PRIVACY------|-------YES----------|--------YES----------|
    -----------------------------------------------------------|
    NO INJECTION-|--------NO----------|--------YES----------|
    -----------------------------------------------------------|
    TRUST VECTORS|-------3-----------|---------1------------|
    -----------------------------------------------------------|
    DECENTRALIZED|-------YES---------|-------MAYBE---------|

    All things being equal, I would rather be forced to trust as few people as possible, with the ancillary benefit that I know who it is I am trusting, that they have a reputation and something to lose, and that they aren't going to be injecting traffic into my stream.
     
  13. markoman

    markoman Registered Member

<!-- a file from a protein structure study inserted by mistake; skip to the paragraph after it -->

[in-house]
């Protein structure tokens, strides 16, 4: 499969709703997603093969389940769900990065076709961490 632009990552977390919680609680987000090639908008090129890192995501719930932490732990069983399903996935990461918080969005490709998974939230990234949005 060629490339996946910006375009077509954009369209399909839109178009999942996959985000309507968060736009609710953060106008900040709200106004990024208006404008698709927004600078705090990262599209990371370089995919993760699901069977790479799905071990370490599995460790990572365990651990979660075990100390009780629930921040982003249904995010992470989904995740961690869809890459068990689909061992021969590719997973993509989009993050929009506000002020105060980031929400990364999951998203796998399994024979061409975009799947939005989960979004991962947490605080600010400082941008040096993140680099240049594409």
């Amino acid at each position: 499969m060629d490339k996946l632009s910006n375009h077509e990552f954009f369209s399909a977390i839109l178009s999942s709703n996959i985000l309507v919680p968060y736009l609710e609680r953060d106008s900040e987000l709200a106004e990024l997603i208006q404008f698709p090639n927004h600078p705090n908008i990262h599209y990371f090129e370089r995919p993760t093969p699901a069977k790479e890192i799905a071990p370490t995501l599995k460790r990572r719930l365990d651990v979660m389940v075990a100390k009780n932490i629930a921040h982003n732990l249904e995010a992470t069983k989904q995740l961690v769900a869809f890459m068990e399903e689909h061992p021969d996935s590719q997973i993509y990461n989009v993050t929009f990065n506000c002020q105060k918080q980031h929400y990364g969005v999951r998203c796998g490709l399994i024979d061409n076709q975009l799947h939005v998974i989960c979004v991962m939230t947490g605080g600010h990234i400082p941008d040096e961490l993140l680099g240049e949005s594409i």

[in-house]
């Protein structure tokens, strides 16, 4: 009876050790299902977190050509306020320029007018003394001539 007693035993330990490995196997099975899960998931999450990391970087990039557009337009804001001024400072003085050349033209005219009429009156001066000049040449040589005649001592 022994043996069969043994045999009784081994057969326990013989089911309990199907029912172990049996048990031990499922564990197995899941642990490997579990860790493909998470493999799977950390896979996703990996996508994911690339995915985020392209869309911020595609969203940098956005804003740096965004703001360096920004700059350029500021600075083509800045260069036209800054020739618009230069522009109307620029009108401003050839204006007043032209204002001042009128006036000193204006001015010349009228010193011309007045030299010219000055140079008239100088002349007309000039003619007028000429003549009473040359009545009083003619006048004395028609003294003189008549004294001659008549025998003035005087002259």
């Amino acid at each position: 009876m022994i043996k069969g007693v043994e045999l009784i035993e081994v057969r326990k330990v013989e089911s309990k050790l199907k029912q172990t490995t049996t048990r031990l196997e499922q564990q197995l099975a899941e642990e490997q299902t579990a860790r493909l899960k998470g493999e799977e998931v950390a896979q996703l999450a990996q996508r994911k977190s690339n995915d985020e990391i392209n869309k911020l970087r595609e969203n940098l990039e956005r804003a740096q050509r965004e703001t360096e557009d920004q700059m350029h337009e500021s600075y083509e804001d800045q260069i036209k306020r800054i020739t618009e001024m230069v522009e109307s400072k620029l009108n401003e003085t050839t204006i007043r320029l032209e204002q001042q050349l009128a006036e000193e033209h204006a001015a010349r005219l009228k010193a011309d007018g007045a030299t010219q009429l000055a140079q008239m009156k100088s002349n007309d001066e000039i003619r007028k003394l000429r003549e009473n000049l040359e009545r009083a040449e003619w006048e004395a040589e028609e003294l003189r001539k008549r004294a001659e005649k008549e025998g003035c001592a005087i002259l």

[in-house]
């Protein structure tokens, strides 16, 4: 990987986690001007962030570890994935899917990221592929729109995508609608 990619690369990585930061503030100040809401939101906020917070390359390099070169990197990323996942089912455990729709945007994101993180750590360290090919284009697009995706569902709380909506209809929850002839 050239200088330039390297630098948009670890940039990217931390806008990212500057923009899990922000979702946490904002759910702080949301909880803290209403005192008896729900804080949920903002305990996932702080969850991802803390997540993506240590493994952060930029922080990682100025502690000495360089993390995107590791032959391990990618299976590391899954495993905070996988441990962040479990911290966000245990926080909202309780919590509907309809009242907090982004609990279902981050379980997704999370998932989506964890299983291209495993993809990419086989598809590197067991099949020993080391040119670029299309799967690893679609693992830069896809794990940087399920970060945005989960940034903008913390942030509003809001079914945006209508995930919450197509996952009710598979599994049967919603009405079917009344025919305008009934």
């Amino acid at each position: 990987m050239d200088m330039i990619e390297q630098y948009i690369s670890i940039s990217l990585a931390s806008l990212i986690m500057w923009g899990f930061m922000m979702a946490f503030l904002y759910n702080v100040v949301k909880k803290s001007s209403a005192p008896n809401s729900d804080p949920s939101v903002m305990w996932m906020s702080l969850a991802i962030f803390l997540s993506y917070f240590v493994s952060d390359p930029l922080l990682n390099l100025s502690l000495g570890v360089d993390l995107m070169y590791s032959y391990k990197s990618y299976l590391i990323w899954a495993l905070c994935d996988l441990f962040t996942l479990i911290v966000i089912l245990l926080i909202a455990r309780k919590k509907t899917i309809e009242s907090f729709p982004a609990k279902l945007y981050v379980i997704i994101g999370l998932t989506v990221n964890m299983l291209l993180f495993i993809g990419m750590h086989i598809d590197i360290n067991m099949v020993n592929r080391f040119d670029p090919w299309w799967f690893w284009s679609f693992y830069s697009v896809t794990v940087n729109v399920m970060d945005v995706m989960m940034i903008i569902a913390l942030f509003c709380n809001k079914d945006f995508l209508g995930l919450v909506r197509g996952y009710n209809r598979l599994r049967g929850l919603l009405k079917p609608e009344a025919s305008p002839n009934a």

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    I do not agree with your view about this, and I will try one last time to explain why:

    If, for some reason, I want to surf as anonymous, I would like nobody/no company/no agency to know where I am going, neither now nor in 10.000 years. After I have taken all the necessary steps in order to make my host as anonymous as possible, I will need to make my internet streams anonymous as well.
    If I choose TOR, I know that in any moment no entity knows both 1) where I am connecting to and 2) from where a connection comes from, so that the first node of TOR doesn't know where my stream is headed and the last node of TOR (and the webserver I am connecting to) doesn't know where the stream comes from. This is the case in which the information about my browsing habits is never created, so just it doesn't exist.